Courtesy of Nicole Lopez del Carril.

Mandatory seminar aims to integrate, educate freshmen

In the coming fall semester, all incoming freshmen will take a new seminar designed to help with the transition to life at NYU Abu Dhabi. The First ...

Aug 17, 2013

Courtesy of Nicole Lopez del Carril.
In the coming fall semester, all incoming freshmen will take a new seminar designed to help with the transition to life at NYU Abu Dhabi.
The First Year Seminar will take place every one or two weeks, and will consist of facilitated discussions as well as hands-on activities. The freshman class will split into groups for the seminar, and each group will have a Student Life mentor and a student facilitator. Learning outcomes of the seminar are expected to range from understanding what it means to be a global citizen to maintaining long-distance relationships.
The seminar was co-chaired by former Dean of Student Life Julie Avina, Manager of First Year Programming Jennifer Gerdes and NYUAD senior Alexander Wang. The project began to take shape in the spring semester of 2013 and invited student input from its outset.Wang, after returning to Abu Dhabi from his study abroad semester in Shanghai, felt the underclassmen experiences of NYUAD were different from his own. He saw the project as a way to consolidate a common NYUAD culture.
“The First Year Seminar grew out of a hope that we might be able to recognize what's been both common and particular to the academic and social experience of the [then three] classes, and put those experiences in conversation with one another," Wang said.
The First Year Seminar will be introduced this semester and could become an NYUAD fixture for years to come. Wang hopes the program will preserve values held by current students while evolving with a changing student body.
"I think for me, it's a way of instilling the values that our students — at present — find central to their experience as global citizens," said Wang.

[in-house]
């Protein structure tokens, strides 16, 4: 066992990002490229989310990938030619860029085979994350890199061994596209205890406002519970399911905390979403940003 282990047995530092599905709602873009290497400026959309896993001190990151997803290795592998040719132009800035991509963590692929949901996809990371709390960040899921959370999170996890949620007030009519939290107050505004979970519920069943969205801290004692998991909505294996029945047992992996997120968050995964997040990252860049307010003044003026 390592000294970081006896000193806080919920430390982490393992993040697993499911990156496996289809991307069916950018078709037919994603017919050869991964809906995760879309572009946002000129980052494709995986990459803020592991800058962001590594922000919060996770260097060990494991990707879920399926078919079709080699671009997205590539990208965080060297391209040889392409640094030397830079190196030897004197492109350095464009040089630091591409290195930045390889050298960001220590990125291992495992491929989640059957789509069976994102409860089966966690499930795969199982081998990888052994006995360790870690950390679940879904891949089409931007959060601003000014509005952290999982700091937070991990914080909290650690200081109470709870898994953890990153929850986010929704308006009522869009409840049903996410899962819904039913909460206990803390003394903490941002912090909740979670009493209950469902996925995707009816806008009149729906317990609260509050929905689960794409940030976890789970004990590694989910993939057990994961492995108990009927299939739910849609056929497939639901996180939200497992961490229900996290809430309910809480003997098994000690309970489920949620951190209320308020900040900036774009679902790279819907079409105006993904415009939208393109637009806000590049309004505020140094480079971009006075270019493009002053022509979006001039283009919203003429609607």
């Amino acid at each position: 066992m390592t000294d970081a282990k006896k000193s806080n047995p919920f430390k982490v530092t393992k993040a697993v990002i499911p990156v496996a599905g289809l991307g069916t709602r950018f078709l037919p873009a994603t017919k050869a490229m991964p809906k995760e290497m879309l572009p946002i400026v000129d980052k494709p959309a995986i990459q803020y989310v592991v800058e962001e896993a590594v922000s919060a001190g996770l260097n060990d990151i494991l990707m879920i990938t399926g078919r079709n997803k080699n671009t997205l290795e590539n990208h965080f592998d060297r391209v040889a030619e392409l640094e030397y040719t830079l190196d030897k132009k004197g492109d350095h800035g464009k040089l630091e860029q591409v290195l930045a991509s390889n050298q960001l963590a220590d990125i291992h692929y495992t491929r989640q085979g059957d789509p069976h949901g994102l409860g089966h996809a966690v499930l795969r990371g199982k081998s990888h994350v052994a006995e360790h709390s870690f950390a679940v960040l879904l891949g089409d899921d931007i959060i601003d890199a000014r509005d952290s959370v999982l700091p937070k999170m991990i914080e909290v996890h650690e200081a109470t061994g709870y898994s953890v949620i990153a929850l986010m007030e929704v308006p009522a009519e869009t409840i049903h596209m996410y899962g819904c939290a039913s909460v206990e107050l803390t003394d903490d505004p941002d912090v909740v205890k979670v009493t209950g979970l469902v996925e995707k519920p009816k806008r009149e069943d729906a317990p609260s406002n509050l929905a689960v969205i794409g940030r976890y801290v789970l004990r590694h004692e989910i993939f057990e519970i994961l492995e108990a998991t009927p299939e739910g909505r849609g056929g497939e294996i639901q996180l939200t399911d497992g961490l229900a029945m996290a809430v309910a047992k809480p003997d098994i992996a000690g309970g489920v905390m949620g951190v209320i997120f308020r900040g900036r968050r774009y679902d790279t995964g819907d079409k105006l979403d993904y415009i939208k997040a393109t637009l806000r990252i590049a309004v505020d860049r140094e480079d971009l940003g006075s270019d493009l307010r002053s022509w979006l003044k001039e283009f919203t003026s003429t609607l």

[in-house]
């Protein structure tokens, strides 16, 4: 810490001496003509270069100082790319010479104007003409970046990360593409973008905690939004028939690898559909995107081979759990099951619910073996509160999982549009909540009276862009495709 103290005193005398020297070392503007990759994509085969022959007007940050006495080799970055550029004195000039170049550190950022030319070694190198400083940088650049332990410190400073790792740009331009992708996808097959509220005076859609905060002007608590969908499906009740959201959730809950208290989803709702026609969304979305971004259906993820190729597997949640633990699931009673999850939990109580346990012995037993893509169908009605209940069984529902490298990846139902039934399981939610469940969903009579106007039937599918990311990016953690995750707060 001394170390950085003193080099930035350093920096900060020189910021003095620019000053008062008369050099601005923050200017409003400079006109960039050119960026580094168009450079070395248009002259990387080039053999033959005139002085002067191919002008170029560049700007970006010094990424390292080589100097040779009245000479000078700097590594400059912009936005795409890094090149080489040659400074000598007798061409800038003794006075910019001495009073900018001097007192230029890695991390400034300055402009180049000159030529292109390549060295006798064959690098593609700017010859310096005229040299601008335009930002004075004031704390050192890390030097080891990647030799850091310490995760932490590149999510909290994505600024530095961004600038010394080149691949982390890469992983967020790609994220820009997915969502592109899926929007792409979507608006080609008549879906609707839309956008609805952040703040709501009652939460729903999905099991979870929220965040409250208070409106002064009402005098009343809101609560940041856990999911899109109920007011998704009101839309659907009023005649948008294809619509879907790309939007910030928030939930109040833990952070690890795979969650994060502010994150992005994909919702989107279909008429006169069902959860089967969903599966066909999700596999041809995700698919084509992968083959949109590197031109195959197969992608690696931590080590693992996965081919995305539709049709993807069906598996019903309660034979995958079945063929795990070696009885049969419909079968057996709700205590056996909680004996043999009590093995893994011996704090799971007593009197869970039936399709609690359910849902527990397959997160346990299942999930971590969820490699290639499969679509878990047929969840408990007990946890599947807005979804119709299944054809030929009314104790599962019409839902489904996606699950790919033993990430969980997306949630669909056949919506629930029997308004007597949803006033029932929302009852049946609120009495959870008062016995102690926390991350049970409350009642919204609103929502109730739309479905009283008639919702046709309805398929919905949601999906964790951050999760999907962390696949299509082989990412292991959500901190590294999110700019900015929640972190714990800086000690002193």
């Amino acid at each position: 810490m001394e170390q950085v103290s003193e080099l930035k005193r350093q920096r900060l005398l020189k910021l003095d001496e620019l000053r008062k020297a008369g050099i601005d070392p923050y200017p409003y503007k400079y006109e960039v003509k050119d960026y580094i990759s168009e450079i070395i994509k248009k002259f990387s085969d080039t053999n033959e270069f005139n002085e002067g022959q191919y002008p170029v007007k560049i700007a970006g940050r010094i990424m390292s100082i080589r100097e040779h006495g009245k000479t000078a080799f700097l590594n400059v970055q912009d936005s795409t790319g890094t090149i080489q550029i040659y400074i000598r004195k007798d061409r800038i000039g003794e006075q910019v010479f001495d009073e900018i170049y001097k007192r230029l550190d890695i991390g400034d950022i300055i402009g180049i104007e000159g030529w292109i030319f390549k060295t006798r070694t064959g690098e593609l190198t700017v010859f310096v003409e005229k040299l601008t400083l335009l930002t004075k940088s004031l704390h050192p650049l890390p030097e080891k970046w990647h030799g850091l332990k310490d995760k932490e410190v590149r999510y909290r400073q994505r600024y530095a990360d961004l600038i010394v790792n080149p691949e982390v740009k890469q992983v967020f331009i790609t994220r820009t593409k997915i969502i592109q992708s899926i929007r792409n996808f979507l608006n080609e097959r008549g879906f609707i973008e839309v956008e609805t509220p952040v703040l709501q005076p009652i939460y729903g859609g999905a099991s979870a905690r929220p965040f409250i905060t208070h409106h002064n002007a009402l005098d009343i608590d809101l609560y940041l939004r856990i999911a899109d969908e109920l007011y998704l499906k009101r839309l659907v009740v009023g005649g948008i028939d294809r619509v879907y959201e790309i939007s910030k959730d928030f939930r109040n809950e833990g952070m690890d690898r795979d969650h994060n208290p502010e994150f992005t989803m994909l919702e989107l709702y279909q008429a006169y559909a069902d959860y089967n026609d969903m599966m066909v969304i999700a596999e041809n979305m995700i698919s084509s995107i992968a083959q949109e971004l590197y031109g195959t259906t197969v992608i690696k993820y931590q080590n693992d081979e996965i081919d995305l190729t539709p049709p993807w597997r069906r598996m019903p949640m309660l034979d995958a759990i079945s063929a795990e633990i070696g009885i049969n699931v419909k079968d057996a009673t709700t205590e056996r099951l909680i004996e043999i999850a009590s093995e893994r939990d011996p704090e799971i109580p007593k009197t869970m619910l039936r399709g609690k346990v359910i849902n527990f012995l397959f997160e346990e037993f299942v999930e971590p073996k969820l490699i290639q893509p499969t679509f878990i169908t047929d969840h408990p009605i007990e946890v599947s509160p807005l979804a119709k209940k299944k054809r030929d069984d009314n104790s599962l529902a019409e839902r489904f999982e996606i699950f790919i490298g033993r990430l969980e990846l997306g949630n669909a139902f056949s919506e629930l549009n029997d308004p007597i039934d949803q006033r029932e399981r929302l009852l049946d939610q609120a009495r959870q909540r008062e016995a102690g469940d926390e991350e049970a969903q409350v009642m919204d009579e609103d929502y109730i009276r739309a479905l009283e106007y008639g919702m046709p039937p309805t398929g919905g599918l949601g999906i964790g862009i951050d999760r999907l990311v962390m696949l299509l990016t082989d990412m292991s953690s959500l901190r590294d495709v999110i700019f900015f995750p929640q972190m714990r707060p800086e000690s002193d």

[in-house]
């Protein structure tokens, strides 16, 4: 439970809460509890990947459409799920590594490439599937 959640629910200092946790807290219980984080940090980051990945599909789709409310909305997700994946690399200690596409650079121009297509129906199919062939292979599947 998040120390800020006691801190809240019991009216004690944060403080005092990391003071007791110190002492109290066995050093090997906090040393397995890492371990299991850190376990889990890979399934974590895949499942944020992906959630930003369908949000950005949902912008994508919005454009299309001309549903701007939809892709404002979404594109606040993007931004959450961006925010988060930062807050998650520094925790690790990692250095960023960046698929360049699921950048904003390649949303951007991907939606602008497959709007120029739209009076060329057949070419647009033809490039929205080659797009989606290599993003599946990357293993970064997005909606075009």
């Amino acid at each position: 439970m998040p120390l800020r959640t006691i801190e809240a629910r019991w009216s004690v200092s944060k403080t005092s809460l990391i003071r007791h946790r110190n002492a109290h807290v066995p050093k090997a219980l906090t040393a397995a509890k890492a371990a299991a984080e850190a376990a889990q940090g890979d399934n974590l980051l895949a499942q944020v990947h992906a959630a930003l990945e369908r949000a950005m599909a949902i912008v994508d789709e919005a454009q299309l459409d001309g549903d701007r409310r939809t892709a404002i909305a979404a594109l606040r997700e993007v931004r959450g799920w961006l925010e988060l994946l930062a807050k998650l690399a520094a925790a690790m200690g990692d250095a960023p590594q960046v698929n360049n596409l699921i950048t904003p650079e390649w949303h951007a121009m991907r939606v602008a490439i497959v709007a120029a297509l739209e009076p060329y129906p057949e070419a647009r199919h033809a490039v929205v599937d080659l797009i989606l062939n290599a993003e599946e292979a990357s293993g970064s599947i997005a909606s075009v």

In order to weave together the different experiences of NYUAD students, the project co-chairs enlisted the help of five student interns. Student interns inquired into the Marhaba orientation experience by interviewing their classmates. Interns were asked to select interviewees from different classes and social groups in order to hear from a wide range of students. Sophomore Megan Vincent, who was an intern for the First Year Seminar project, interviewed twelve students about their Marhaba experience.
As a result of the interviews that she conducted, Vincent observed that many students came out of Marhaba with unanswered questions or an ambiguous understanding of certain NYUAD policies. Vincent explained that Marhaba is a busy program, which can be overwhelming to freshmen. Examples of issues that were not clarified in Marhaba include the American academic system and the unique social environment of Sama Tower, according to Vincent.
“A lot of students told me that they can't remember much of their Marhaba at all," Vincent said. “It's so hectic that information can go in one ear and out the other. The seminar gives students breathing room so that NYUAD can tell students about policies in a more effective way."
Finding these gaps in the Marhaba experience from the beginning of her work on the project, Vincent hopes that the First Year Seminar will clearly address issues that her peers had found ambiguous.
After talking to students about Marhaba and possible areas for improvement, the co-chairs and interns met to develop a syllabus for the seminar. Sophomore Clara Correia, another intern for the project, worked on the sessions about maintaining relationships.
Correia proposed drawing relationship maps as an example of a First Year Seminar activity. With no further instruction, freshmen would draw maps and then explain how they placed family and new friends on the maps. Issues such as conflict resolution could be addressed through prompted role plays, prompting discussions about how to navigate roommate tensions.
"I hope that [the seminar] will be fun for students, and that it gives students a chance to talk about their background and reflect on how it affects their experience," said Correia.
Successful programs such as Sama Circle, where students gathered informally to discuss social issues from different cultural perspectives, suggested to Correia that a similar forum would be popular among new students. Correia also described the seminars as a safe space and an opportunity for mentorship, as freshmen would be meeting with the same group over the course of a semester to share their experiences.
Correia also indicated that the seminar would give students the chance to join the dialogue about appropriate standards of behavior. In addressing the questions that need better attention, such as acclimatizing to the unique culture of NYU Abu Dhabi.
"It'll be discussion-based, which I think is more effective than somebody just saying 'this is wrong'," said Correia.
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